SOUTHERN COLORADO — Stocking up your kitchen from local farms and ranches is one of the best ways to support your community. But finding fresh food grown near you can be a challenge.

A new Local Food Guide is making it easy to eat better and support local. It’s a comprehensive, regional guide to local food producers throughout southern Colorado.

From Salida to Rocky Ford, the free guide is a one-stop shop to discover farmers, ranchers, and farmers markets where community members can shop directly for in-season produce and products. It also includes recipes, an overview of the history of agriculture in our region, self-guided bike tour, and producer profiles.

“They’ll have vegetables, they’ll have meats, they’ll have eggs, milk, honey. They have everything that you need to be a healthy person. But it also keeps the money in the community,” said Will Frost, Farm Manager of Frost Livestock Company.

Frost Livestock Co. is one of the many local farms and ranches highlighted in the guide.

“We run a CSA, which stands for Community Supported Agriculture, and essentially that’s just a farm share. And so every week we harvest on Saturdays and then you can come pick that up Saturday morning through the afternoon,” said Frost.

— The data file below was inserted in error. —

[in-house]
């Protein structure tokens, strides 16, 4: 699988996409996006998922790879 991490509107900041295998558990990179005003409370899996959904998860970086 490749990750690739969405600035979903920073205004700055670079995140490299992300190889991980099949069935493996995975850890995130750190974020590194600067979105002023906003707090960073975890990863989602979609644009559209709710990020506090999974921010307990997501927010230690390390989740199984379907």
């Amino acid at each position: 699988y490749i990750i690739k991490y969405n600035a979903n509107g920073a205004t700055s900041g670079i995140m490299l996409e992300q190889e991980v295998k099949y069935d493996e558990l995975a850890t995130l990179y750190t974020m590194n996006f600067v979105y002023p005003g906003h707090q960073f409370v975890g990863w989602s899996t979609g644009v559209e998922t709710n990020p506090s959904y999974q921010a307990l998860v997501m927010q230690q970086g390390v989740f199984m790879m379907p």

Palmer Land Conservancy, a regional land conservation champion, launched the Local Food Guide, a first of its kind here in the region.

“And that’s really important for farmers like us that don’t have the time to run our own public relations campaigns or advertising so these types of guides and these types of organizations are the people that have our backs,” said Frost.

“We saw empty shelves on grocery stores. For the first time, we’ve seen how supply chain disruptions can lead to things like baby formula shortages,” said Dillon O’Hare, with Palmer Land Conservancy.

The new Local Food Guide is a critical piece of the food security puzzle helping to connect people to their local food resources and strengthening and fortifying relationships between community members and the region’s agricultural producers. Buying local and direct strengthens individual and family health – and the local economy, community, and connections.

“We’re purchasing food that is literally healthier for us and better for the environment. So when you think about effective ways to spend your dollars, spending a dollar on local food is a way to create a win for the environment, for your family’s health and for your communities,” said O’Hare

“We are all, all of the people that are doing this type of agriculture, are trying to do a better thing for society,” said Frost.

Locations where you can pick up the guide in Colorado Springs, Canon City, and Pueblo can be found at palmerland.org, along with a downloadable copy. It will also be available at these upcoming events: